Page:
Join us on April 24th for another live Story Collider show in Vancouver! Come hear five true, personal stories about science. This time on the theme of Illumination
Doors open at 7:00pm. Show starts at 7:30 pm. Please arrive early for best seats.
Rodrigo Solis received his Doctor of Veterinary Medicine degree in Mexico in 2006 and spent one semester abroad studying at the University of California Davis. He then went on to earn a Master’s of Sustainable Development at the Technological Institute of Higher Studies Monterrey. He’s currently a 5th year PhD candidate in the School of Resource and Environmental Management at Simon Fraser University in Canada where he studies monarch butterfly conservation. Since 2018, he is been a fellow at the ReNewZoo graduate training program. He recently started a part-time with eButterfly, an online citizen science platform that tracks butterflies across North America.
Savannah Erasmus is an Indigenous woman from Kikino, Alberta and is a self described baby comic + storyteller who attempts to use comedy to dissect the colonial stereotypes she has believed her entire life! She is currently living and learning on the unceded territory of the Musqeum, Tselil-Watuth and Squamish nations in Vancouver, BC. She has always been a performer and once got detention for being too "dramatic" in middle school. She is happiest on stage.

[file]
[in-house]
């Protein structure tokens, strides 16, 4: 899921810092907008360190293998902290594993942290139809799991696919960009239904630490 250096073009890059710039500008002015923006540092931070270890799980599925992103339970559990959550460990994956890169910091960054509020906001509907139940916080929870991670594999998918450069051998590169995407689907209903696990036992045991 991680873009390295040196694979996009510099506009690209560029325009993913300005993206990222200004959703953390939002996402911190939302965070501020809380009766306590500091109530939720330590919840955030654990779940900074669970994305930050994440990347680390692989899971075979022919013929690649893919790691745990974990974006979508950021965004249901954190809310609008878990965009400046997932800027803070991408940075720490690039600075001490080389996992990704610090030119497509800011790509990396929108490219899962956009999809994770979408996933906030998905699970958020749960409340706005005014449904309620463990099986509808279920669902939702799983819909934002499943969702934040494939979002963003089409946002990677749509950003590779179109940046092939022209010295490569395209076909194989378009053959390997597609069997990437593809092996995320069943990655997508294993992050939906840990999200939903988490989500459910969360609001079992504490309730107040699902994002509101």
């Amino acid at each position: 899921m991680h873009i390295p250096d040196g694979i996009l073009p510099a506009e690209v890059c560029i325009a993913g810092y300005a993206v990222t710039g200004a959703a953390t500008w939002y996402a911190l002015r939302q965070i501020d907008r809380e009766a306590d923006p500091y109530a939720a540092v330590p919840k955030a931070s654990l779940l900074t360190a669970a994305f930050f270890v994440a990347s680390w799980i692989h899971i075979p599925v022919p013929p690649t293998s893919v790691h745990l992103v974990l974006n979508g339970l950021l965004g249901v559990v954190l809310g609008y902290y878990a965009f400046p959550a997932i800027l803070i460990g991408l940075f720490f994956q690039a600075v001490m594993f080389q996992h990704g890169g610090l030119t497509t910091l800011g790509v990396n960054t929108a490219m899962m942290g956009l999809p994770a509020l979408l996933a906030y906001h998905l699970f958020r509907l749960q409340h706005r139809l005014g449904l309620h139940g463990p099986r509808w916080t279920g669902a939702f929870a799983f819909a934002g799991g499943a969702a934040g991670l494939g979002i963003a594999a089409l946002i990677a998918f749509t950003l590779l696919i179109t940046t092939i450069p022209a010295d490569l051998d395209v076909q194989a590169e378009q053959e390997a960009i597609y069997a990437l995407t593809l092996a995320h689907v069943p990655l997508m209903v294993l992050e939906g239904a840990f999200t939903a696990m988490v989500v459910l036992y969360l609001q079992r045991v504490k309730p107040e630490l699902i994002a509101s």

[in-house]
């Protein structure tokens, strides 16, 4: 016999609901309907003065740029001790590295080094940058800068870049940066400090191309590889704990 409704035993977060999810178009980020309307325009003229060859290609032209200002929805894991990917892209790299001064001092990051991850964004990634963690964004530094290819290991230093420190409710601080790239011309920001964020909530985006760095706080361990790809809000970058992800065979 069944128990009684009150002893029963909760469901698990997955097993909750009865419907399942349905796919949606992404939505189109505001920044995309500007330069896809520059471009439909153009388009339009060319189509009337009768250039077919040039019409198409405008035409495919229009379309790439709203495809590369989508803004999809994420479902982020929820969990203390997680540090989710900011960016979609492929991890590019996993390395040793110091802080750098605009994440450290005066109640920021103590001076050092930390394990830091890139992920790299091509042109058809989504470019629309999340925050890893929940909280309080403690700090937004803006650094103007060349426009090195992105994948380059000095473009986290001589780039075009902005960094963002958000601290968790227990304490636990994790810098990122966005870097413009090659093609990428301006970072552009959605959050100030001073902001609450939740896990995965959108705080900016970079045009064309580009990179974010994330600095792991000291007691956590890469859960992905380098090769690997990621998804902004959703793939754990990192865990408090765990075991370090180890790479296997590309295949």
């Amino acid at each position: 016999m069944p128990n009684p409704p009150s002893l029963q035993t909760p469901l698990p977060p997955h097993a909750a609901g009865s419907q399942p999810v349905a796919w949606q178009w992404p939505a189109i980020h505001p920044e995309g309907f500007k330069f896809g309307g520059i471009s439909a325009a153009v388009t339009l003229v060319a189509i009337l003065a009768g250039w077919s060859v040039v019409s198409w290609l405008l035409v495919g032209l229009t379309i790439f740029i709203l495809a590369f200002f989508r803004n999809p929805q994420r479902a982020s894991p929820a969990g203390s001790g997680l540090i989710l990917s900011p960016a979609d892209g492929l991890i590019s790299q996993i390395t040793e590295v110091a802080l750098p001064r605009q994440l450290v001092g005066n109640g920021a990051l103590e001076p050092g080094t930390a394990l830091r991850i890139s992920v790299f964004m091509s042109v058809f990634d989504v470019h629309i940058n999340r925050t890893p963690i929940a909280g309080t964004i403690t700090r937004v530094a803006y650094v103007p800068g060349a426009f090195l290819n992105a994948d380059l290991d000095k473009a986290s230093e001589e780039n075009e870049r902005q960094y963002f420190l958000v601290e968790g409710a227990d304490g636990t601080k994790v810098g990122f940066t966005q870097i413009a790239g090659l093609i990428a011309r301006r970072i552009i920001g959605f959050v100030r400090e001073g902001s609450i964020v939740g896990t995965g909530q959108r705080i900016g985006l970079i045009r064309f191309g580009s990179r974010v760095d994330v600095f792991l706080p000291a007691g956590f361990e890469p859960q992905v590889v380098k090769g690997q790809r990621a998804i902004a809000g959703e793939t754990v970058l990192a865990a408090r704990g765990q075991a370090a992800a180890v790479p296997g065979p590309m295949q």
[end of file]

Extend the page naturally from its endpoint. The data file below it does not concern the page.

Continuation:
Alice Fleerackers is a freelance writer, a researcher at the ScholCommLab, and an editor at Art the Science. With degrees in both psychology and publishing, she is fascinated by the confluence of science and story, and is passionate about bringing research into everyday life. As a journalist, she’s had the pleasure of interviewing media specialists, psychotherapists, anthropologists, and many others on everything from the psychology of cat videos to the “science” of astrology. In her spare time, she rides her bike, dabbles in spoon carving, and—yes—occasionally, reads her horoscope.
Marylee Stephenson's official career and her Ph.D. are in Sociology, but as a birder she has become a fairly accomplished naturalist, published a three-edition guidebook on the National Parks of Canada, and more recently the third edition of her guidebook to the Galapagos Islands—all photos hers. She maintains a Facebook page showing her frequent forays into the jungles of her condo-stuffed neighbourhood, telling the stories of the bushtits, the eagles, the dilapidated vehicles, and the shelf fungi she sees and photographs along the way. It's all a part of storytelling while living science every day—it's not academic, but it's real, and it's fun.